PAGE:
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What Does It Cost To Fire An Electric Kiln: Article or Project

Have you ever wondered how much it costs to fire your electric kiln? It is something you should know, especially if you are wanting to make a profit on your wares and even when reporting your taxes. It is relatively easy to do if you are armed with the appropriate information. It is a simple formula.

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Cost per kilowatt hour
X Kilowatt rating of kiln
X Program duration (hours)
X Cycle of kiln
= Cost of firing load


1. To figure cost per kilowatt hour, you can either call your provider, or check your bill. Every provider has a varying rate unless you locked in to an agreed upon amount usually annually. This can range by area and time of year.

2. You can figure the kilowatt rating of your kiln with information that is located on the electrical data plate which will be on the side of the control box on your kiln (see photo top right of page). The data plate will show the volt/phase/amp and watt capacity of your kiln. The watts could be from 1600 to 1800 on a small 120v kiln, 5000 to 8000 watt for a medium 220v kiln (18-23 wide). Some of the larger kilns can be as high as 11,000. Convert the watts to kilowatts by dividing by 1000. Therefore, 8000 watts would equal 8.0 KW.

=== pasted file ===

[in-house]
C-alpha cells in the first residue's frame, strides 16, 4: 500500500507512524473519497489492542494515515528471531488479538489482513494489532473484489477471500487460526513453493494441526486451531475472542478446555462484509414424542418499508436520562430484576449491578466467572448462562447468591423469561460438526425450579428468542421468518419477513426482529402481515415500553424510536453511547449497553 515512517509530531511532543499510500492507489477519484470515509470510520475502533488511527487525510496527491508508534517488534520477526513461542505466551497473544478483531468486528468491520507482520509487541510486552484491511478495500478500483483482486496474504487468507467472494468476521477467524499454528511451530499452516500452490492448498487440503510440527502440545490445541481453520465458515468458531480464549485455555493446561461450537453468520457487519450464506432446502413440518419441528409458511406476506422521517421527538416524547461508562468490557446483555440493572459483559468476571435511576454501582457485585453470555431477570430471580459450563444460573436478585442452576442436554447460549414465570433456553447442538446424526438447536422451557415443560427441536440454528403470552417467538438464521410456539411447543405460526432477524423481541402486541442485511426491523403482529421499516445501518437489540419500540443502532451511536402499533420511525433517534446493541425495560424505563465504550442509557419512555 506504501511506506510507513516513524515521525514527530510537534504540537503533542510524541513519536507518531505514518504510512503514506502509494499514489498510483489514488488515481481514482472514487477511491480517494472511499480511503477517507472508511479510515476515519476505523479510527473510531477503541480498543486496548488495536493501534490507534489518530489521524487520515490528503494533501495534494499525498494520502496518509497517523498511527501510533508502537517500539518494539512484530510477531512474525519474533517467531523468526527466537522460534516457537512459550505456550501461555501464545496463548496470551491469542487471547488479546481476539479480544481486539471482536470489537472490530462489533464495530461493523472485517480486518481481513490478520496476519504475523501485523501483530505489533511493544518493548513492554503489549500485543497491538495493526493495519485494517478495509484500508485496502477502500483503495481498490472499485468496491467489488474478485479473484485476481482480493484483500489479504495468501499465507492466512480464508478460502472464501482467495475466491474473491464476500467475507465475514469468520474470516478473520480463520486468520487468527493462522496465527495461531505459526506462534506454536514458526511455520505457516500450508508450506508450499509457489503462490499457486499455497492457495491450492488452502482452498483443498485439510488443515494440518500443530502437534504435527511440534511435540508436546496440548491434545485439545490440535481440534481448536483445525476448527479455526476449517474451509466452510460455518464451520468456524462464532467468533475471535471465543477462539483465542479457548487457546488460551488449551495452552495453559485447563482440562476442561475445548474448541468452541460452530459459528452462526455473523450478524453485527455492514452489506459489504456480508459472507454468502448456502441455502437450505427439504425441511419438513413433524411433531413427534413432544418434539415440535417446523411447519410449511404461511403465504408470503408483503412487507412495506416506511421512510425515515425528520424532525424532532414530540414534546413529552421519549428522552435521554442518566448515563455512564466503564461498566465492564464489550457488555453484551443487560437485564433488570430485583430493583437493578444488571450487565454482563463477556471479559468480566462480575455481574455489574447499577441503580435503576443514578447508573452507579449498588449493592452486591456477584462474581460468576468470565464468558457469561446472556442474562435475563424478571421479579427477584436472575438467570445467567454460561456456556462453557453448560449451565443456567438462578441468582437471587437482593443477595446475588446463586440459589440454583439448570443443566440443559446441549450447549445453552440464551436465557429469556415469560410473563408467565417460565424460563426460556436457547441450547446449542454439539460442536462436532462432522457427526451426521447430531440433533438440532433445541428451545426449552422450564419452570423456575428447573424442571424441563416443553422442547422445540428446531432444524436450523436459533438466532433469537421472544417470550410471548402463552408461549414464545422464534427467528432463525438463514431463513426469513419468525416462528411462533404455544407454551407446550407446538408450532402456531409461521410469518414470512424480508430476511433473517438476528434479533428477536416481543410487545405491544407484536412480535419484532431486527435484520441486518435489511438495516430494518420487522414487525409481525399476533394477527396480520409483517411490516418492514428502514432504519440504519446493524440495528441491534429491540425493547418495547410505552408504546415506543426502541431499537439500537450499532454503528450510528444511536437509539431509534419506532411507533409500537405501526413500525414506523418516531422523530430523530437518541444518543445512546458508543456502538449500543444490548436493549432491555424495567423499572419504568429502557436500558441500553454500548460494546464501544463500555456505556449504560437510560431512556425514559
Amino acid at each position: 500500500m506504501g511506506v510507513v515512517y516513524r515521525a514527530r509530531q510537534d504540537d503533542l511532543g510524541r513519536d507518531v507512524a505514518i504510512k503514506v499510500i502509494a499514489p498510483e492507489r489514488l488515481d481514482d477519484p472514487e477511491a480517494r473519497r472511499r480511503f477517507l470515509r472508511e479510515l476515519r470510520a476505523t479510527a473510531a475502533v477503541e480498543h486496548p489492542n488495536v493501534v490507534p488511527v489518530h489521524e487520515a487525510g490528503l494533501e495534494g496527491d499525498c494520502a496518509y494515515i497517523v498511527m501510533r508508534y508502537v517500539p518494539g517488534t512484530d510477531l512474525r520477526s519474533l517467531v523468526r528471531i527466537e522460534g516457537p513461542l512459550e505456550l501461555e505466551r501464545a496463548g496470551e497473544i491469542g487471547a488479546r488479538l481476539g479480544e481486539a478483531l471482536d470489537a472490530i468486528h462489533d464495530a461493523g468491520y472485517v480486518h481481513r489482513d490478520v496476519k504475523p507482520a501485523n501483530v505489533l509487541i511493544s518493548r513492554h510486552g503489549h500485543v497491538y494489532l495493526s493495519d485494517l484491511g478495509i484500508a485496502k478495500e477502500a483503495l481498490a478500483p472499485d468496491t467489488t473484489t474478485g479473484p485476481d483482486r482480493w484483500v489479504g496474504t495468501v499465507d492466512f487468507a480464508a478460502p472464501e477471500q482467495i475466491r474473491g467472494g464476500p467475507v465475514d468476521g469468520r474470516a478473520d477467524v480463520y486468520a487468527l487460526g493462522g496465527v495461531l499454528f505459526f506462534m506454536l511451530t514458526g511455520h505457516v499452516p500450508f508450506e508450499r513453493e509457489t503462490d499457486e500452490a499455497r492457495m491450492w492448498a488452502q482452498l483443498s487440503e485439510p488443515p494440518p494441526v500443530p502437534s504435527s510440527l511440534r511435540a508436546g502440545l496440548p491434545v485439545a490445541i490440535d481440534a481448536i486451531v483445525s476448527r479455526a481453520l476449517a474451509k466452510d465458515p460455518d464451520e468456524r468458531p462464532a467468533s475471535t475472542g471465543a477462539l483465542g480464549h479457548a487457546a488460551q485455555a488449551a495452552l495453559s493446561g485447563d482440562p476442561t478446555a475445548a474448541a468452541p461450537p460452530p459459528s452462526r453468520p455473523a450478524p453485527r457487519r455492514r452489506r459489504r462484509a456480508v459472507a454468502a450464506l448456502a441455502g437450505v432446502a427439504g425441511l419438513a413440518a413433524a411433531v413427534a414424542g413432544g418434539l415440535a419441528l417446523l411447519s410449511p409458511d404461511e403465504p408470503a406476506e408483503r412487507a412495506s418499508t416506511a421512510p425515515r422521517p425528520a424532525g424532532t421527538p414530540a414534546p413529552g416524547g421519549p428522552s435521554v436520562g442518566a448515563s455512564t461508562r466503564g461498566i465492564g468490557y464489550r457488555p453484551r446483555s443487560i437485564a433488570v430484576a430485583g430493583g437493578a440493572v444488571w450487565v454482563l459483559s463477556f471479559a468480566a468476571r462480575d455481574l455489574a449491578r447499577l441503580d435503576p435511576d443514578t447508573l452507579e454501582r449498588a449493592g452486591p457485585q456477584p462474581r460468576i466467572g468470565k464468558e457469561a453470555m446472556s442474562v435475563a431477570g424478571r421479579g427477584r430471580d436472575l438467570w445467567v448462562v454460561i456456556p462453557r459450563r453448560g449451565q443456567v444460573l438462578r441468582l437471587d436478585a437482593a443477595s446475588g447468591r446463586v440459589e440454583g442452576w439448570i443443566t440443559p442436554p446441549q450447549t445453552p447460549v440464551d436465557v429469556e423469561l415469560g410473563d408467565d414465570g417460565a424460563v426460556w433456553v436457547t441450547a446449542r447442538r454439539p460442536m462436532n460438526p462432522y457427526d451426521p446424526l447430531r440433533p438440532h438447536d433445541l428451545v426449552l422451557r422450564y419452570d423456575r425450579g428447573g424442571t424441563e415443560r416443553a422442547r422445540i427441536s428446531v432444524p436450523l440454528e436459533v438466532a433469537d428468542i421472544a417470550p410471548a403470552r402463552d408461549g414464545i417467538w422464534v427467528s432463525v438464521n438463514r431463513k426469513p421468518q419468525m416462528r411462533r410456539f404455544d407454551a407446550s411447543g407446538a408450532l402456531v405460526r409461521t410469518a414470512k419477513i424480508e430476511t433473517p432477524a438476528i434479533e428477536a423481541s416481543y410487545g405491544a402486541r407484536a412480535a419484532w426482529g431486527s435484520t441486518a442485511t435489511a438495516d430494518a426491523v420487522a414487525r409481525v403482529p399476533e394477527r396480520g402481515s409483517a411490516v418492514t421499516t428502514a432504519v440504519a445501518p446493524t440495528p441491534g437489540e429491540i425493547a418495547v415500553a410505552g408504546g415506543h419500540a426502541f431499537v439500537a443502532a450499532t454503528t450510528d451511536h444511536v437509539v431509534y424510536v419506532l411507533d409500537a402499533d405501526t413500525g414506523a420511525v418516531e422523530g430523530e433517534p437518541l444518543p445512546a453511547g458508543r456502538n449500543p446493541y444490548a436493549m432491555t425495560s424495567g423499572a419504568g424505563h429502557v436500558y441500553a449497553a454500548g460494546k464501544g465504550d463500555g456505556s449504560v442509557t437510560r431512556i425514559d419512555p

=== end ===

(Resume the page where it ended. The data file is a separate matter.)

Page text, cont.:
3. Your program duration is the number of hours your kiln is engaged ie actually turned on to complete its firing cycle. If you have digital controls, the actual time will be displayed at the end of a firing cycle. If you do not have digital controls, figure the time when you press the start button until it shuts off (watch the clock and reduce it by number of hours left on your timer at shut off.)

4. The duty cycle is the amount of time that the kiln is actually using electricity. The elements do not consume electricity the entire time you fire. If you listen while it is firing you can hear a pulsing of off/on as the elements draw power to heat- that is the relays drawing and stopping power. Most generally, this rate is about 50-60 percent of the amount of time the kiln is going through its cycle. For sake of argument, consider the cycle to be 60 percent consumption. So if your firing program is 7-8 hours, your consumption rate will be about 4.5 hours give or take a bit. For sake of this discussion, we will presume it to be 60 percent of 8 hours.

Using the above information you, would use the formula like this:

Cost per KWhour $.49
X KW rating 1.8
X Program duration 8 hours
X Program cycle 60 percent


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